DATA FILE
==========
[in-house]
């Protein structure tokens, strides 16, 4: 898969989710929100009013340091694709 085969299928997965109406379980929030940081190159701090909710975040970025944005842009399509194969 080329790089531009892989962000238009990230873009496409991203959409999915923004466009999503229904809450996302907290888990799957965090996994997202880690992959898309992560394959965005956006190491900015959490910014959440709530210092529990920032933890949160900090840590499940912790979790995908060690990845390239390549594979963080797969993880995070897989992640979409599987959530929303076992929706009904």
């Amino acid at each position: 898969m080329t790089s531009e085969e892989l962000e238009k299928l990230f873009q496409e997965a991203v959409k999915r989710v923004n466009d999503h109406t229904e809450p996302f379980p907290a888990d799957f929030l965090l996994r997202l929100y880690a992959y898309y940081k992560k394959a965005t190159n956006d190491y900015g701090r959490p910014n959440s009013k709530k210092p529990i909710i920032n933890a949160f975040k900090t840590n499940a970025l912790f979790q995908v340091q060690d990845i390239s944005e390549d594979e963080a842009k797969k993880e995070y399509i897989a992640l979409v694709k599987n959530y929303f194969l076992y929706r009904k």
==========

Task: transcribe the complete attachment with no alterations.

[in-house]
């Protein structure tokens, strides 16, 4: 898969989710929100009013340091694709 085969299928997965109406379980929030940081190159701090909710975040970025944005842009399509194969 080329790089531009892989962000238009990230873009496409991203959409999915923004466009999503229904809450996302907290888990799957965090996994997202880690992959898309992560394959965005956006190491900015959490910014959440709530210092529990920032933890949160900090840590499940912790979790995908060690990845390239390549594979963080797969993880995070897989992640979409599987959530929303076992929706009904």
């Amino acid at each position: 898969m080329t790089s531009e085969e892989l962000e238009k299928l990230f873009q496409e997965a991203v959409k999915r989710v923004n466009d999503h109406t229904e809450p996302f379980p907290a888990d799957f929030l965090l996994r997202l929100y880690a992959y898309y940081k992560k394959a965005t190159n956006d190491y900015g701090r959490p910014n959440s009013k709530k210092p529990i909710i920032n933890a949160f975040k900090t840590n499940a970025l912790f979790q995908v340091q060690d990845i390239s944005e390549d594979e963080a842009k797969k993880e995070y399509i897989a992640l979409v694709k599987n959530y929303f194969l076992y929706r009904k």